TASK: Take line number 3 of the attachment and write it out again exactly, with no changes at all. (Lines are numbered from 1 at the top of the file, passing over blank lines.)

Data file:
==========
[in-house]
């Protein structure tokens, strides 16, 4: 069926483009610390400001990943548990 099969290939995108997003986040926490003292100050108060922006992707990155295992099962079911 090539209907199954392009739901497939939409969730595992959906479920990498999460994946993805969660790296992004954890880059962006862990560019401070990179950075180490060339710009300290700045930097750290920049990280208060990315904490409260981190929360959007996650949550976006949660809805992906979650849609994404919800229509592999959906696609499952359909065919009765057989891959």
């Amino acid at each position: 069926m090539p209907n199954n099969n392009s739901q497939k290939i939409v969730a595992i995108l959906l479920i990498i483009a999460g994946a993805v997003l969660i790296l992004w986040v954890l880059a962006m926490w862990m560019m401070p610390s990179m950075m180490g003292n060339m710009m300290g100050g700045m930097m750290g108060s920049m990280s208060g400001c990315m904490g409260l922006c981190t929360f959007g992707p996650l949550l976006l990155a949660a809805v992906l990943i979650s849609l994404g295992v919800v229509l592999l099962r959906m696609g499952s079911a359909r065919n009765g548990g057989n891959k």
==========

């Amino acid at each position: 069926m090539p209907n199954n099969n392009s739901q497939k290939i939409v969730a595992i995108l959906l479920i990498i483009a999460g994946a993805v997003l969660i790296l992004w986040v954890l880059a962006m926490w862990m560019m401070p610390s990179m950075m180490g003292n060339m710009m300290g100050g700045m930097m750290g108060s920049m990280s208060g400001c990315m904490g409260l922006c981190t929360f959007g992707p996650l949550l976006l990155a949660a809805v992906l990943i979650s849609l994404g295992v919800v229509l592999l099962r959906m696609g499952s079911a359909r065919n009765g548990g057989n891959k």